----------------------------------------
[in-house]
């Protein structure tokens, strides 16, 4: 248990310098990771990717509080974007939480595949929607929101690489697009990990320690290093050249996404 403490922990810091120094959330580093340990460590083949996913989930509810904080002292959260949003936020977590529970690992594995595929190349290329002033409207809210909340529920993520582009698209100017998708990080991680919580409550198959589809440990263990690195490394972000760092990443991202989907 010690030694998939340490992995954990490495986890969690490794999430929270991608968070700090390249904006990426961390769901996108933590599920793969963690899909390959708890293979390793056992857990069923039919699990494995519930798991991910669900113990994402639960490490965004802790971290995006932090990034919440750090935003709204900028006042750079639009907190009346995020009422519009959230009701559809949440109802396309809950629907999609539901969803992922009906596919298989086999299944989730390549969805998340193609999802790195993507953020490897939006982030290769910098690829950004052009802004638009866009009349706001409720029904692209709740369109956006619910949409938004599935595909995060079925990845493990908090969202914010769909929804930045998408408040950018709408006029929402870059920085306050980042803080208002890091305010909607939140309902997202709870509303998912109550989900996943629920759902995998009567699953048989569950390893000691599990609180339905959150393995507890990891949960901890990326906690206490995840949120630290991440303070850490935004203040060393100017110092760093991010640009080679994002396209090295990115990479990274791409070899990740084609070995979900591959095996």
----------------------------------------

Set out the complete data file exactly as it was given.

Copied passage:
[in-house]
């Protein structure tokens, strides 16, 4: 248990310098990771990717509080974007939480595949929607929101690489697009990990320690290093050249996404 403490922990810091120094959330580093340990460590083949996913989930509810904080002292959260949003936020977590529970690992594995595929190349290329002033409207809210909340529920993520582009698209100017998708990080991680919580409550198959589809440990263990690195490394972000760092990443991202989907 010690030694998939340490992995954990490495986890969690490794999430929270991608968070700090390249904006990426961390769901996108933590599920793969963690899909390959708890293979390793056992857990069923039919699990494995519930798991991910669900113990994402639960490490965004802790971290995006932090990034919440750090935003709204900028006042750079639009907190009346995020009422519009959230009701559809949440109802396309809950629907999609539901969803992922009906596919298989086999299944989730390549969805998340193609999802790195993507953020490897939006982030290769910098690829950004052009802004638009866009009349706001409720029904692209709740369109956006619910949409938004599935595909995060079925990845493990908090969202914010769909929804930045998408408040950018709408006029929402870059920085306050980042803080208002890091305010909607939140309902997202709870509303998912109550989900996943629920759902995998009567699953048989569950390893000691599990609180339905959150393995507890990891949960901890990326906690206490995840949120630290991440303070850490935004203040060393100017110092760093991010640009080679994002396209090295990115990479990274791409070899990740084609070995979900591959095996």